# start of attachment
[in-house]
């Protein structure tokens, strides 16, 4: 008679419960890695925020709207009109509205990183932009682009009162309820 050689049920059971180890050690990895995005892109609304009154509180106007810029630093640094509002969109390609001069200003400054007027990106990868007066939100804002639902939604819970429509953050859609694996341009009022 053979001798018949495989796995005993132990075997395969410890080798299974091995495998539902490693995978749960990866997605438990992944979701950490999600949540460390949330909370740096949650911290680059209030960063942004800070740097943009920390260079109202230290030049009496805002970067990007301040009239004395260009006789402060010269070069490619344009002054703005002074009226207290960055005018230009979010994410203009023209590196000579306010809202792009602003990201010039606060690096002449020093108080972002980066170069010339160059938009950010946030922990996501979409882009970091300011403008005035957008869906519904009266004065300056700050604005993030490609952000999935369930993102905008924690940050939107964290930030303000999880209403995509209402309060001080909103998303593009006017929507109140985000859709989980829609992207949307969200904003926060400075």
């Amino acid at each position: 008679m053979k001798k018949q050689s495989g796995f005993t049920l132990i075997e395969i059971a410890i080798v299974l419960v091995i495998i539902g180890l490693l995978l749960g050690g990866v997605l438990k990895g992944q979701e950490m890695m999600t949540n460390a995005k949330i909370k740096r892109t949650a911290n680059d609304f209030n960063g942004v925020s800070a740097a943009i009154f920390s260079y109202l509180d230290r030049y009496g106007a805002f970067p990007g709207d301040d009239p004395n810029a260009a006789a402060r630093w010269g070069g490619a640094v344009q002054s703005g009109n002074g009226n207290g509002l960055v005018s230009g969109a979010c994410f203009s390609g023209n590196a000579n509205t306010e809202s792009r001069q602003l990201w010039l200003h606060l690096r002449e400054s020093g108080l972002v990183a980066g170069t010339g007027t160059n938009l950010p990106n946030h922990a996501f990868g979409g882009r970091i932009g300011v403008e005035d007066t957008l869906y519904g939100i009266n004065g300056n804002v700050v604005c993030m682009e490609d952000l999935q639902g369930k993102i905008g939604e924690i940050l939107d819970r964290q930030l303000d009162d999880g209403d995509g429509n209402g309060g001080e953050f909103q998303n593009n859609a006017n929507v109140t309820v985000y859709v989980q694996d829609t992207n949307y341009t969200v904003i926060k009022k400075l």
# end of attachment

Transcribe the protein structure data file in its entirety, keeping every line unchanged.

[in-house]
């Protein structure tokens, strides 16, 4: 008679419960890695925020709207009109509205990183932009682009009162309820 050689049920059971180890050690990895995005892109609304009154509180106007810029630093640094509002969109390609001069200003400054007027990106990868007066939100804002639902939604819970429509953050859609694996341009009022 053979001798018949495989796995005993132990075997395969410890080798299974091995495998539902490693995978749960990866997605438990992944979701950490999600949540460390949330909370740096949650911290680059209030960063942004800070740097943009920390260079109202230290030049009496805002970067990007301040009239004395260009006789402060010269070069490619344009002054703005002074009226207290960055005018230009979010994410203009023209590196000579306010809202792009602003990201010039606060690096002449020093108080972002980066170069010339160059938009950010946030922990996501979409882009970091300011403008005035957008869906519904009266004065300056700050604005993030490609952000999935369930993102905008924690940050939107964290930030303000999880209403995509209402309060001080909103998303593009006017929507109140985000859709989980829609992207949307969200904003926060400075």
């Amino acid at each position: 008679m053979k001798k018949q050689s495989g796995f005993t049920l132990i075997e395969i059971a410890i080798v299974l419960v091995i495998i539902g180890l490693l995978l749960g050690g990866v997605l438990k990895g992944q979701e950490m890695m999600t949540n460390a995005k949330i909370k740096r892109t949650a911290n680059d609304f209030n960063g942004v925020s800070a740097a943009i009154f920390s260079y109202l509180d230290r030049y009496g106007a805002f970067p990007g709207d301040d009239p004395n810029a260009a006789a402060r630093w010269g070069g490619a640094v344009q002054s703005g009109n002074g009226n207290g509002l960055v005018s230009g969109a979010c994410f203009s390609g023209n590196a000579n509205t306010e809202s792009r001069q602003l990201w010039l200003h606060l690096r002449e400054s020093g108080l972002v990183a980066g170069t010339g007027t160059n938009l950010p990106n946030h922990a996501f990868g979409g882009r970091i932009g300011v403008e005035d007066t957008l869906y519904g939100i009266n004065g300056n804002v700050v604005c993030m682009e490609d952000l999935q639902g369930k993102i905008g939604e924690i940050l939107d819970r964290q930030l303000d009162d999880g209403d995509g429509n209402g309060g001080e953050f909103q998303n593009n859609a006017n929507v109140t309820v985000y859709v989980q694996d829609t992207n949307y341009t969200v904003i926060k009022k400075l």